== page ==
Palestinian Concerns and the September Bid
This presentation was delivered at the Babel Festival in Switzerland.
Part of the responsibilities of the enlightened intellectual is to look critically at how history (socio-political and cultural) is narrated and by whom. Thus while Israel celebrates the Palestinian Nakba as its Day of Independence, Palestinians remember it as the day when their homeland was plundered, their society shattered and a large percentage of them became refugees. Palestinians - displaced, scattered, oppressed, occupied, and struggling for self-determination and against repression of their national and cultural identity – not only a stateless people, but also without basic human and social rights. Palestinians who live in Palestine are either treated as a third class citizens without national rights (Palestinians in Israel), or else under a settler-colonial occupation with an enforced Apartheid regime (Palestinians in the West Bank), or are forced to endure a suffocating siege (Palestinians in Gaza Strip).
This is what needs to be narrated, and not that which diminishes Palestine to the fifth of its original size (i.e.. to the West Bank and Gaza Strip), which was occupied by Israel in 1967 and has been (West Bank) subjected since then to colonial settlements, land confiscation, the construction of a segregation wall, military checkpoints, imprisonment without trial (nearly a quarter of Palestinians in the West Bank and Gaza Strip has been imprisoned by Israel since 1967), and to daily violence by Zionist settlers. More than half a million settlers (518,974 at the end of 2010) live now in 144 colonies that exist now in the West Bank (Jewish settlers form a fifth of the Palestinians living in the West Bank), and the number of colonial settlers continues to grow as well as their daily aggression against Palestinians. Palestinians are told they can have their own “state” but only on what remains of their land after Israel has appropriated as much as it can of that land through colonization and annexation (leaving out the populated Palestinian centers as Israel seeks maximum colonization of land with the minimum of its people (i.e., the Palestinians) to ensure Israel as a pure Jewish state).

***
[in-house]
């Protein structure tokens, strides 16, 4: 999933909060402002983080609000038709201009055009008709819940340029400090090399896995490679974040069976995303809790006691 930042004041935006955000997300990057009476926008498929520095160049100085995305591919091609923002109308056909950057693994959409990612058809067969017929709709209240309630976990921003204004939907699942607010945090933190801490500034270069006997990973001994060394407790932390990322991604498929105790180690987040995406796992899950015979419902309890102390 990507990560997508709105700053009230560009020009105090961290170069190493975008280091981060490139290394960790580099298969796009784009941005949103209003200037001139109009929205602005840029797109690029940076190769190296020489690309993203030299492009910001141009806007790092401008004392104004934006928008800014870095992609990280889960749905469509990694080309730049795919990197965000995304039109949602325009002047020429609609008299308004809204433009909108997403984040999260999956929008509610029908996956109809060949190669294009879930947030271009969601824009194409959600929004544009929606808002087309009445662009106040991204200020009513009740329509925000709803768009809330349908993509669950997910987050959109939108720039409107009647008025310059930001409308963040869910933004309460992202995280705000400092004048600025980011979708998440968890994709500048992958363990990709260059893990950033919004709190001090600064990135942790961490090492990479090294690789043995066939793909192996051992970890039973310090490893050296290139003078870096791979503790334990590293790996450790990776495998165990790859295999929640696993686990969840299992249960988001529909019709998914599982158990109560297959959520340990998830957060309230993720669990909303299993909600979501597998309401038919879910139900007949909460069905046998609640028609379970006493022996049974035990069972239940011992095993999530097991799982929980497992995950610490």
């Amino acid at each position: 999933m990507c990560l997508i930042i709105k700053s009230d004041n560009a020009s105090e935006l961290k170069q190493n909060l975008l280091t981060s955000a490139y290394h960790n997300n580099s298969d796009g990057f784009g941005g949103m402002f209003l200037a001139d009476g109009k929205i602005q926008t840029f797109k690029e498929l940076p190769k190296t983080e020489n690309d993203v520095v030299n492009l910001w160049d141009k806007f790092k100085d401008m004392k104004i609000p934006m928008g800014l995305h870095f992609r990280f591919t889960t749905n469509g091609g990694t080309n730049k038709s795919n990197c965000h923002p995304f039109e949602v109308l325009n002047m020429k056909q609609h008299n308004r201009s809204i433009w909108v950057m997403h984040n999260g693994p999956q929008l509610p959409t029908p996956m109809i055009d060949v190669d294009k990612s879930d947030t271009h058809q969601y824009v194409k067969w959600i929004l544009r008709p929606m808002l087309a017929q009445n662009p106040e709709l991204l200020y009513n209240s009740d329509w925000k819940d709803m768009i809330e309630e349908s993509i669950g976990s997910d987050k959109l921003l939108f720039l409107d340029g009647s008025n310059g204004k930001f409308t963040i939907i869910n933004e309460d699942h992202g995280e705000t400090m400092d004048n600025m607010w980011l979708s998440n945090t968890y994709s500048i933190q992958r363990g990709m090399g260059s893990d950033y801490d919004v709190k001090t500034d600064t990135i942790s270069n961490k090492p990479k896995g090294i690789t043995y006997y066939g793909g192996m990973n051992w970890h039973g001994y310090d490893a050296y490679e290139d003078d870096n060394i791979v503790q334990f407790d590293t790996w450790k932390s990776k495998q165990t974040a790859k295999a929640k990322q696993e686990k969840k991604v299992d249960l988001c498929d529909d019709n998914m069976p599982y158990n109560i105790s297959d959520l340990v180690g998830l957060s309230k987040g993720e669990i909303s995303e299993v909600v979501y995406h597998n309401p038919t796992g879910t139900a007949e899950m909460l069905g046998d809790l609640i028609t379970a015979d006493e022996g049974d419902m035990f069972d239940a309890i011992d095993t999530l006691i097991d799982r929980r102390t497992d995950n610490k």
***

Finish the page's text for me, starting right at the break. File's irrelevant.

Given the continued attempts to misrepresent and deface the Palestinian historic narrative (some of which has crept in Palestinian official discourse, in addition to the language of international organizations, and international mass media) it is necessary to underscore the following:
1. Equating Palestine with the West Bank and Gaza Strip is a gross distortion of history and geography. Palestine is the area that came under British Mandate following the First World War. That it has been fragmented to three pieces; what has become to been known as Israel, and what has been named the West Bank (including East Jerusalem) and what is called the Gaza Strip. The last two (which form 22% of historic Palestine) are very frequently referred to as the occupied Palestinian territories thus erasing from geography the greater part of Palestine.
2. Palestinian history is also, in much of the international press and media, starts in 1967 (when Israel occupied the West Bank and Gaza Strip). Palestinian history begins long before the Nakba of 1948 (when 78% of Palestine was declared by Zionist military forces as Israel). In fact Palestinians spent most of the first half of the 20th century fighting for self-determination against British military occupation and Zionist colonization of their land.
3. No solution to the Palestinian-Israel conflict can stand without the acknowledgment of the right of return for Palestinians who are in diasporas (shatat) (estimated to be about five millions) to their original homeland (i.e., to Palestine, and not solely to ant state erected on parts of West Bank and Gaza Strip). Israel has to acknowledge the historic injustice it inflicted on the Palestinians through ethnic cleansing, and to accept to amend that injustice if genuine reconciliation is to be accomplished. This is not likely to happen in the short term, but can be envisaged if the direction of changes in the region and internationally continues.